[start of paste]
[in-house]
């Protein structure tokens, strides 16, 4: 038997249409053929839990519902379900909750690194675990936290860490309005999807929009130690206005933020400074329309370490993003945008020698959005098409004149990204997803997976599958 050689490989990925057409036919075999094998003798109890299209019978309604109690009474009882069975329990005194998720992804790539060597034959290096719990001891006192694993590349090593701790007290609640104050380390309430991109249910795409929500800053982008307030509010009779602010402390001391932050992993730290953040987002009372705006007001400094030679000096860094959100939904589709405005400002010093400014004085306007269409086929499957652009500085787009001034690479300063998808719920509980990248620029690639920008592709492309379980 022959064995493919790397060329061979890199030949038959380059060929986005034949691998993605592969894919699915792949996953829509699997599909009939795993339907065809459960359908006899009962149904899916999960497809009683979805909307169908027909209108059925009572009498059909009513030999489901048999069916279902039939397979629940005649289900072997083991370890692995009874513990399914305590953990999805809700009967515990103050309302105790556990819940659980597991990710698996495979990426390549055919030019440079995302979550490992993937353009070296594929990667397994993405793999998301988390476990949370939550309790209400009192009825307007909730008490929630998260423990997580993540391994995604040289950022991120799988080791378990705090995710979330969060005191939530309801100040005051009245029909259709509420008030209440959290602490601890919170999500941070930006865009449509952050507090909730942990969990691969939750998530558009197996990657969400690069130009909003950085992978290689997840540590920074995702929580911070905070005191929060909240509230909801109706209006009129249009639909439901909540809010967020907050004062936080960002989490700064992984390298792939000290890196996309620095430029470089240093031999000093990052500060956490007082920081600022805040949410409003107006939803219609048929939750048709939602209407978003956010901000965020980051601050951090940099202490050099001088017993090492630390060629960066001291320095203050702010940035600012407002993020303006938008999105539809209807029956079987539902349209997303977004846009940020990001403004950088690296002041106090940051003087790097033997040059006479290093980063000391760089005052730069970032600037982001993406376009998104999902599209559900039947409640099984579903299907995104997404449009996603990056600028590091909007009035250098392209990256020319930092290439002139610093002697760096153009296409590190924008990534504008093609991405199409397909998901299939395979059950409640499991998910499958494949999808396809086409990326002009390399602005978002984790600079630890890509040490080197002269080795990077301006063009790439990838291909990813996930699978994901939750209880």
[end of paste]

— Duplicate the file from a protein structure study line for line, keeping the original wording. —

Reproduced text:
[in-house]
């Protein structure tokens, strides 16, 4: 038997249409053929839990519902379900909750690194675990936290860490309005999807929009130690206005933020400074329309370490993003945008020698959005098409004149990204997803997976599958 050689490989990925057409036919075999094998003798109890299209019978309604109690009474009882069975329990005194998720992804790539060597034959290096719990001891006192694993590349090593701790007290609640104050380390309430991109249910795409929500800053982008307030509010009779602010402390001391932050992993730290953040987002009372705006007001400094030679000096860094959100939904589709405005400002010093400014004085306007269409086929499957652009500085787009001034690479300063998808719920509980990248620029690639920008592709492309379980 022959064995493919790397060329061979890199030949038959380059060929986005034949691998993605592969894919699915792949996953829509699997599909009939795993339907065809459960359908006899009962149904899916999960497809009683979805909307169908027909209108059925009572009498059909009513030999489901048999069916279902039939397979629940005649289900072997083991370890692995009874513990399914305590953990999805809700009967515990103050309302105790556990819940659980597991990710698996495979990426390549055919030019440079995302979550490992993937353009070296594929990667397994993405793999998301988390476990949370939550309790209400009192009825307007909730008490929630998260423990997580993540391994995604040289950022991120799988080791378990705090995710979330969060005191939530309801100040005051009245029909259709509420008030209440959290602490601890919170999500941070930006865009449509952050507090909730942990969990691969939750998530558009197996990657969400690069130009909003950085992978290689997840540590920074995702929580911070905070005191929060909240509230909801109706209006009129249009639909439901909540809010967020907050004062936080960002989490700064992984390298792939000290890196996309620095430029470089240093031999000093990052500060956490007082920081600022805040949410409003107006939803219609048929939750048709939602209407978003956010901000965020980051601050951090940099202490050099001088017993090492630390060629960066001291320095203050702010940035600012407002993020303006938008999105539809209807029956079987539902349209997303977004846009940020990001403004950088690296002041106090940051003087790097033997040059006479290093980063000391760089005052730069970032600037982001993406376009998104999902599209559900039947409640099984579903299907995104997404449009996603990056600028590091909007009035250098392209990256020319930092290439002139610093002697760096153009296409590190924008990534504008093609991405199409397909998901299939395979059950409640499991998910499958494949999808396809086409990326002009390399602005978002984790600079630890890509040490080197002269080795990077301006063009790439990838291909990813996930699978994901939750209880």